Research Article Volume 7 Issue 4
1Facultad de Ciencias Administrativas y Sociales, carrera de psicologia, Unidad Valle Dorado, Universidad Autonoma de Baja California, Mexico
2Facultad de Estudios Superiores Iztacala, Laboratorio de Neuromorfologia, Universidad Nacional Autonoma de Mexico, Mexico
3Laboratorio de Epidemiologia y Ecologia Molecular, Escuela de Ciencias de la Salud, Unidad Valle Dorado, Universidad Autonoma de Baja California, Mexico
Correspondence: Javier Sanchez-Betancourt, Facultad de Ciencias Administrativas y Sociales, carrera de psicologia Unidad Valle Dorado, Universidad Autonoma de Baja California, Ensenada, Baja California 22890, Mexico, Tel 52 646 176 66 00 ext 151
Received: July 24, 2019 | Published: August 7, 2019
Citation: Sanchez-Betancourt J, Meza-Amaya A, Muniz-Salazar R, et al. The effectiveness of exogenous melatonin versus transcranial magnetic stimulation on the quality of sleep, memory and mood of young adult people. Pharm Pharmacol Int J. 2019;7(4):188-191. DOI: 10.15406/ppij.2019.07.00250
Melatonin is a neurohormone that is secreted in the brain and which is associated with the sleep cycle, its clinical uses have been focused on sleep disorders, as well as on the improvement of cognitive performance and people’s mood. Likewise, Transcranial Magnetic Stimulation (TMS) has been used in the same areas. The objective of this research was to analyze for two weeks, in young adults with an average age of 24 (the minimum age was 18 and the maximum was 32), which of the two treatments was more effective in inducing improvements in sleep quality, memory and mood. Four groups were formed, the placebo group (n=28), the sham group (n=28), the melatonin group (n=25) and the TMS group (n=16). All groups had a pre-test evaluation of sleep quality, memory, depression and anxiety. The experimental phase lasted 2 weeks and consisted of placebo exposure, sham stimulation, melatonin consumption (10 mg) and TMS (128 Hz). After this period, the post-test evaluation was carried out. The results showed that both treatments were equally effective in improving sleep quality, although TMS was more effective in improving memory and anxiety symptoms. It is inferred that both treatments are effective, although the question arises about their long-term use and the maintenance of the improvements.
Keywords: melatonin, TMS, depression, anxiety, sleep quality, memory
TMS, transcranial magnetic stimulation
Melatonin (N-Methyl-5-Methoxytryptamine) is a neurohormone that is synthesized in the pineal gland as well as in other organs of the body and their functions are crucial to vertebrate's life since they include the regulation of circadian rhythms by facilitating sleep and being a free radical scavenger in the brain.1‒6 Moreover, the intake of exogenous melatonin has been associated with more complex functions such as being effective in improving the conditions of animals in depression/anxiety models as well as in patients with mood disorders.7‒10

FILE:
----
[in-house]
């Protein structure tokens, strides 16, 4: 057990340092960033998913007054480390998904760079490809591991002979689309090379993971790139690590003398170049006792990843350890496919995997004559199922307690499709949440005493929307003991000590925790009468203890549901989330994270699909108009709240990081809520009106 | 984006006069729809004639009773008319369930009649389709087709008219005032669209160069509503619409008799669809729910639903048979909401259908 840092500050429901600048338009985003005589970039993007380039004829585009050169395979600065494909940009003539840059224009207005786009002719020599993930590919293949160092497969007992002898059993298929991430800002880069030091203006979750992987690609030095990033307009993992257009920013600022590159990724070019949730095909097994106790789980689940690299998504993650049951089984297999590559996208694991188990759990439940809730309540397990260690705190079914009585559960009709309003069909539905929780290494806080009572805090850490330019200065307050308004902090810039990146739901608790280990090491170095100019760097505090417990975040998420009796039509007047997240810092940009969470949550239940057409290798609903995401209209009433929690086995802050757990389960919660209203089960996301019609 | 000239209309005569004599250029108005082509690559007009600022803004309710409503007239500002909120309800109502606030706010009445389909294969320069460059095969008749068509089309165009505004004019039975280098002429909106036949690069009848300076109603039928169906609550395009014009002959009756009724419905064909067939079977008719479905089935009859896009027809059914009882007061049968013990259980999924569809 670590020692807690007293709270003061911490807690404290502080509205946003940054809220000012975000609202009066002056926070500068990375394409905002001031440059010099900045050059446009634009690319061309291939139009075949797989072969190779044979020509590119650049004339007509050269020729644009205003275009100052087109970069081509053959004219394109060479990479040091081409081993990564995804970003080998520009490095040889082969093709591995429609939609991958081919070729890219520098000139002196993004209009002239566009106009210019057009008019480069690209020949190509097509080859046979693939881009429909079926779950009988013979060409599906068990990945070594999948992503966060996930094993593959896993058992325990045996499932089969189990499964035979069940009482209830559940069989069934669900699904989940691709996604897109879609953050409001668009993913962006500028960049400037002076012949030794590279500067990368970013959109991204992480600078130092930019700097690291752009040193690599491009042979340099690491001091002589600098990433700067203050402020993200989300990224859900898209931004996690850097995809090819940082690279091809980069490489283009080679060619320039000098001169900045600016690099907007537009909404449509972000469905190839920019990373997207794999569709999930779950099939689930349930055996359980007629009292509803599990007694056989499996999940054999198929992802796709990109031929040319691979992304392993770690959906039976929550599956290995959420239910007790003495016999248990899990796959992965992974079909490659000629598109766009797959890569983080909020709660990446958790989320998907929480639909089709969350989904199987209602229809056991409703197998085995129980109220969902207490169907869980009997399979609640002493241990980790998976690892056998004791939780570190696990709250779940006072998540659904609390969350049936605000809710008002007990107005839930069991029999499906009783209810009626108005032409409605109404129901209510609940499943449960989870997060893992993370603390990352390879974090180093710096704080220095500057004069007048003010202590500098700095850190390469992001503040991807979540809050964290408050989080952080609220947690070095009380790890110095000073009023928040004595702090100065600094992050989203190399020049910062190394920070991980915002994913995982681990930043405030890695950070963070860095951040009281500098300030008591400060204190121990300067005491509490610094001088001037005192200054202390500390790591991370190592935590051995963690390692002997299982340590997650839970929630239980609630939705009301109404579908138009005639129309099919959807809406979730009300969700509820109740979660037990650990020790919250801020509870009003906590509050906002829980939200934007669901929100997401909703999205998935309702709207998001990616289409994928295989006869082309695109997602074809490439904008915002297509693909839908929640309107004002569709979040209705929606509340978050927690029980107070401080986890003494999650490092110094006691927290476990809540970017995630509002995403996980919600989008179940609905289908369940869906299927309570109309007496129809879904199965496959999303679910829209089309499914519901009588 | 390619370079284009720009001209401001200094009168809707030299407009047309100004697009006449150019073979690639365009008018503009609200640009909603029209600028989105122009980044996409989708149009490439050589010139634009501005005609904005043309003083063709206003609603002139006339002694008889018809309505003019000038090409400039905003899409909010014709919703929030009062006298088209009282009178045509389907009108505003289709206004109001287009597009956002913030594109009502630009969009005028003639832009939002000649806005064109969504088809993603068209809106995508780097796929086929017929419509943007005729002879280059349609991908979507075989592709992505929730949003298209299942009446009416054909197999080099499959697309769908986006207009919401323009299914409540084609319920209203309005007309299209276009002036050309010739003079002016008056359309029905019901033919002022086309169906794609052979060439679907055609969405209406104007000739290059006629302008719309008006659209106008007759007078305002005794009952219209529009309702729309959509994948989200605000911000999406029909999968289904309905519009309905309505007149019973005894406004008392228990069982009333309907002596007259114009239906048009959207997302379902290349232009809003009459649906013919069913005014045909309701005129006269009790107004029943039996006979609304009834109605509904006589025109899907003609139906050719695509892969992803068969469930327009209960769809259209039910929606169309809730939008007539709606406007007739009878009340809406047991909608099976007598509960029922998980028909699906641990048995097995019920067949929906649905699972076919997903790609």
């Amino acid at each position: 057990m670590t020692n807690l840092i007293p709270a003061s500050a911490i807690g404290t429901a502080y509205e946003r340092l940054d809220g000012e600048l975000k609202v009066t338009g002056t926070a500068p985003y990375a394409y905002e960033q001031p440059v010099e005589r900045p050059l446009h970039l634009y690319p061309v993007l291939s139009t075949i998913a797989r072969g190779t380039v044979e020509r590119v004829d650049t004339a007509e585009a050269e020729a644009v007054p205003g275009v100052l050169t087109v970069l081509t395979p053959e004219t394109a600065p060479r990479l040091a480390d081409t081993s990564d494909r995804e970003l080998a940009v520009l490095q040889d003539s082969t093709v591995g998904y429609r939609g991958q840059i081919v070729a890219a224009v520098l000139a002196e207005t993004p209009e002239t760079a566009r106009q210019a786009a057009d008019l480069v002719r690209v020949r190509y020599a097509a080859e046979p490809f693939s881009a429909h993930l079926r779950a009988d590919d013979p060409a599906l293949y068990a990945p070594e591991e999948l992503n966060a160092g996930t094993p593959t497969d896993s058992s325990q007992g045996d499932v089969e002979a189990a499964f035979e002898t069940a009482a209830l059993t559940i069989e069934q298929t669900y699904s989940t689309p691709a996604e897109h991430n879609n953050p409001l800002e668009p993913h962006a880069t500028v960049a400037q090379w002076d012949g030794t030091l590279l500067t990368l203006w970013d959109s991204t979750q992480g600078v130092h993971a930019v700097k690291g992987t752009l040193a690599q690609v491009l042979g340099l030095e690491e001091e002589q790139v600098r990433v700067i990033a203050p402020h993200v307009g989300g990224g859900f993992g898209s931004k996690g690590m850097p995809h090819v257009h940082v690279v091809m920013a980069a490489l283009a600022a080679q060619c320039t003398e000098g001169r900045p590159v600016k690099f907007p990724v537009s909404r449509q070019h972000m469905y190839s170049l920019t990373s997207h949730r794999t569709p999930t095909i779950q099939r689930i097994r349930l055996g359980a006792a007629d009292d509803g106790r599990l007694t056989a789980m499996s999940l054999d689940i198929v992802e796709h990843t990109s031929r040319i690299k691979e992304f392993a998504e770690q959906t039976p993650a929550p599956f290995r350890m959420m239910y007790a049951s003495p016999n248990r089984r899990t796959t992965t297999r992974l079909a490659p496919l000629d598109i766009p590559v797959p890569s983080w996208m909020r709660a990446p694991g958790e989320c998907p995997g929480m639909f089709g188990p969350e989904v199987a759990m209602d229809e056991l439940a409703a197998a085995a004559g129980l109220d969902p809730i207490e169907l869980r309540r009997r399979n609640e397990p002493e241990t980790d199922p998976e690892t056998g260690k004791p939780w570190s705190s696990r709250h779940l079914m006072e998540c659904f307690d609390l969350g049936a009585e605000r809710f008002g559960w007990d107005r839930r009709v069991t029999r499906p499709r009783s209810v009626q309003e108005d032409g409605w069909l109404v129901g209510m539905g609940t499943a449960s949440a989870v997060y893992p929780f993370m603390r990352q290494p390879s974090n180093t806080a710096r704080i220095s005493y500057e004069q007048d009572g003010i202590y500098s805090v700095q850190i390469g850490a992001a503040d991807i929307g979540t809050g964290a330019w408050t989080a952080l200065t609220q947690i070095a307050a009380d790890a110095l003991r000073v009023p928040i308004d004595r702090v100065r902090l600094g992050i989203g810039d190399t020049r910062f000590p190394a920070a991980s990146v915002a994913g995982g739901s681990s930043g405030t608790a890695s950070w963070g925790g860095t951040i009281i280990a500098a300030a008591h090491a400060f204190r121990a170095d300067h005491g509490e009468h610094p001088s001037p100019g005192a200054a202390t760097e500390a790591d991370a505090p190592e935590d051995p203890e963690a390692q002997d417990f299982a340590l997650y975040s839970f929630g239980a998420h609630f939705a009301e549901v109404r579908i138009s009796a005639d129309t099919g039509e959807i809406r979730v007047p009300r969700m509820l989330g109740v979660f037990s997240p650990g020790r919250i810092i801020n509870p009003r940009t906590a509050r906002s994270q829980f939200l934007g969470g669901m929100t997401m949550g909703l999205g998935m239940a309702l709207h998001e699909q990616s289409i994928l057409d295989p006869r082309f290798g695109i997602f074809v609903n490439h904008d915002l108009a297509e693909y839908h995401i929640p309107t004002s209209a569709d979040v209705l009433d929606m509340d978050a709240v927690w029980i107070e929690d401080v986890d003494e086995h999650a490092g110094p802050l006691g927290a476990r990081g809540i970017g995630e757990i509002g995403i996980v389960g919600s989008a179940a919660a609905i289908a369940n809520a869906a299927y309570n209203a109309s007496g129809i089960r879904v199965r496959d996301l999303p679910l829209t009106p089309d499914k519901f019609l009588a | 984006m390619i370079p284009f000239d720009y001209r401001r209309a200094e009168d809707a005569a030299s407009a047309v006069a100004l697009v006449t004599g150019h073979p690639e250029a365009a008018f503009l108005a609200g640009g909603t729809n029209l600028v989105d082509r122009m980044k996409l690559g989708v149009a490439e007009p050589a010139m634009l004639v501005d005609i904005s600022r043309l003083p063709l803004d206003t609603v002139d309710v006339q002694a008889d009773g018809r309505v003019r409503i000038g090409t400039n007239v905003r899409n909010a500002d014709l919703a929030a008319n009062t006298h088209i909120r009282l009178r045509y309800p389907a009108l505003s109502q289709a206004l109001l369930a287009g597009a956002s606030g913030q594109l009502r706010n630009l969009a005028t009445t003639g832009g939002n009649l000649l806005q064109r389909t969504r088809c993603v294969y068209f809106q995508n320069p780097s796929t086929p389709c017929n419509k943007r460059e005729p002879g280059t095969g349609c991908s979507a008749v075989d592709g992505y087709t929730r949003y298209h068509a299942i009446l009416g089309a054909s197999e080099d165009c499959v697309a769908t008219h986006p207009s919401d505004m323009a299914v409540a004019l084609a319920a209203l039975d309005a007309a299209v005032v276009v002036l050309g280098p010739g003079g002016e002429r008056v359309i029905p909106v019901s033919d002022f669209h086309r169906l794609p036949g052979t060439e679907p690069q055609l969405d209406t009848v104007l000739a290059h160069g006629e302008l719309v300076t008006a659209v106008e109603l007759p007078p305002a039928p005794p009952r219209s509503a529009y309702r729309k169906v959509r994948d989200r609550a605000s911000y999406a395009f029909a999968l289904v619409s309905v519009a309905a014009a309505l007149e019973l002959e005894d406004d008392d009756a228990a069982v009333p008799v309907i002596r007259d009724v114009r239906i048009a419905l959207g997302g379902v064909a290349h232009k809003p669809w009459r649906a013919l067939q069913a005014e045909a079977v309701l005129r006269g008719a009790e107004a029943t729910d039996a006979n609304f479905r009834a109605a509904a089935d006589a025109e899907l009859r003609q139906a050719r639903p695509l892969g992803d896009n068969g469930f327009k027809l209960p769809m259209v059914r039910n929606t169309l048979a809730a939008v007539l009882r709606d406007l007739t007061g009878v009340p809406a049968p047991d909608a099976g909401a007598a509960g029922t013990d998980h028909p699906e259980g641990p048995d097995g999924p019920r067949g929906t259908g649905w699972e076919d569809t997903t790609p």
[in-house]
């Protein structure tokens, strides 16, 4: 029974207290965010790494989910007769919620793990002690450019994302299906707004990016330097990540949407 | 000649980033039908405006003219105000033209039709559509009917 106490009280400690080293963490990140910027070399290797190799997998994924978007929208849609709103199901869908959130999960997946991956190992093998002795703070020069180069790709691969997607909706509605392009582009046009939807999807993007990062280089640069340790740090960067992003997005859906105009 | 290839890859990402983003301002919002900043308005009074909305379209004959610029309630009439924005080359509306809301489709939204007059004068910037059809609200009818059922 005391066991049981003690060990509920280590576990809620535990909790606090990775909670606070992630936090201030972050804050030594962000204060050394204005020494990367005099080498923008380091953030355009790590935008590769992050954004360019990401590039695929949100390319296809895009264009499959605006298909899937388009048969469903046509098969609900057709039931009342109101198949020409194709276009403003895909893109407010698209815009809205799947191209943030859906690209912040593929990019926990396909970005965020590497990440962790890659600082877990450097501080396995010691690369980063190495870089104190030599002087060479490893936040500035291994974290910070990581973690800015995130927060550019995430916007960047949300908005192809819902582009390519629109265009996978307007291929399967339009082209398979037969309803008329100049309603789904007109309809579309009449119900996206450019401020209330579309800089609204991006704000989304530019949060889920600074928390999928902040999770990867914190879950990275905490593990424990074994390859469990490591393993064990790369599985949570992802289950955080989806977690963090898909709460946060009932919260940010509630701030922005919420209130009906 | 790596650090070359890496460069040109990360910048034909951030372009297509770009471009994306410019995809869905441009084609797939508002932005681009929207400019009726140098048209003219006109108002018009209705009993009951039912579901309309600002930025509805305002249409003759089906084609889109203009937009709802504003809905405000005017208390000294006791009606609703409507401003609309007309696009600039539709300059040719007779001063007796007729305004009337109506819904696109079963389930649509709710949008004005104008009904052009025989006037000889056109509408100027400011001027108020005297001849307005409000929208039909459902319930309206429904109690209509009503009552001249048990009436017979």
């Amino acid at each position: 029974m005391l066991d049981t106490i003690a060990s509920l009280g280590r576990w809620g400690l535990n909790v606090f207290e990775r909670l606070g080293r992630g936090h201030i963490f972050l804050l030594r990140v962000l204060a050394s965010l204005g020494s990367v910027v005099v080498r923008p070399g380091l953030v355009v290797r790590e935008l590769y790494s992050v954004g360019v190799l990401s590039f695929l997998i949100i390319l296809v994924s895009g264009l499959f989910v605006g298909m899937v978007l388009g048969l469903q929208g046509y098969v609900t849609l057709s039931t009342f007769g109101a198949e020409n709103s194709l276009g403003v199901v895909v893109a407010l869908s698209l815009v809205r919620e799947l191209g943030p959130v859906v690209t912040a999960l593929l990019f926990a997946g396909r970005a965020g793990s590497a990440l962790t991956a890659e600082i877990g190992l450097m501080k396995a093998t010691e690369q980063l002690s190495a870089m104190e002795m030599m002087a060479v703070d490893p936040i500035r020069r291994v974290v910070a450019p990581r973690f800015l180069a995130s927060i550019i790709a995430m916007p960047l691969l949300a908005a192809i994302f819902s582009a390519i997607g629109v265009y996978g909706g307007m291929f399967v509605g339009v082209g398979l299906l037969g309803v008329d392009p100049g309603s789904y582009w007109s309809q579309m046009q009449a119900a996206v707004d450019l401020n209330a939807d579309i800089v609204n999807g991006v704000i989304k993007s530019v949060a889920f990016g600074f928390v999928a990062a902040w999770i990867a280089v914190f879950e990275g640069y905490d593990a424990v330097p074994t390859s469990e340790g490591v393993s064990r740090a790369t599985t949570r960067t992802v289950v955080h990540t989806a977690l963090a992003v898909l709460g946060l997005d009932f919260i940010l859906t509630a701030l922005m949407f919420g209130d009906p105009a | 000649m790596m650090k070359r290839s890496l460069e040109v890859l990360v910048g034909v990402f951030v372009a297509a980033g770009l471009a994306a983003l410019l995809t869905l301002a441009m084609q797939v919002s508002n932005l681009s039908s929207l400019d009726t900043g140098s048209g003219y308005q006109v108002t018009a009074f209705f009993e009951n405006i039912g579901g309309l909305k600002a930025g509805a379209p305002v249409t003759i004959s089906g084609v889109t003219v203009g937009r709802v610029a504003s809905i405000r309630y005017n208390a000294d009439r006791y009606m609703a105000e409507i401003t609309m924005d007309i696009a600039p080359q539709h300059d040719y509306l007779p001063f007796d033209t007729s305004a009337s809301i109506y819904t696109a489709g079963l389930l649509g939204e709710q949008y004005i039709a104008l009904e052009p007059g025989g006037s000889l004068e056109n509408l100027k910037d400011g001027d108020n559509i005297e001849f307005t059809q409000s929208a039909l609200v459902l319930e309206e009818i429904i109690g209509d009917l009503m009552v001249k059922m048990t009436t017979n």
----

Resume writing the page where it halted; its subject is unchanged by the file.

In addition to being effective in treating insomnia problems in older adults,11 melatonin is also effective in improving cognitive functions such as memory.12‒15 Although it is not clearly known how exogenous melatonin promotes such improvement, both in humans and in laboratory animals, it has been found to promote the expression of antioxidant enzyme,16 the increase in concentration of trophic factors14 as well as increased neurogenesis in the hippocampus.17
On the other hand, it is also known that transcranial magnetic stimulation is effective in treating similar disorders in which melatonin has been effective.18‒20 That is the reason why the question arises of which of the two therapies is more effective in treating both sleep disorders and cognitive functioning. Thus, the objective of this investigation was to evaluate the independent effect of the administration of exogenous melatonin and transcranial magnetic stimulation on the quality of sleep, memory and mood in young adults.
Participants; 100 young people from the city of Ensenada, Baja California were asked to participate in the research, which was then submitted to the ethics committee of the School of Health Sciences of the Autonomous University of Baja California. Each participant was given an informed consent where he or she was aware of the objective of the investigation and was told that it could be distributed randomly in the different experimental conditions. The average age of the participants was 24, the percentage of women and men was 36% and 64%, respectively. Participants who were under psychopharmacological and/or psychological treatment were excluded from the study.
To evaluate the working memory, the computerized version of the memory span and digit span tests were applied using the PEBL platform. To measure the quality of sleep, a Pittsburgh sleep quality inventory was applied. Burns inventories were used to detect levels of depression and anxiety. The anxiety inventory has a score of 0 to 100 and the classification of minimum anxiety (0-4), limit (5-10), light (11-20), moderate (21-30), severe (41-50) and extreme (51-100). The inventory of depression has a score of 0 to 100 and is classified in the categories of non-deprecated (0-5), normal but unhappy (6-10), minimal depression (11-25), moderate depression (26-50), severe depression (51-75) and extreme depression (76-100).21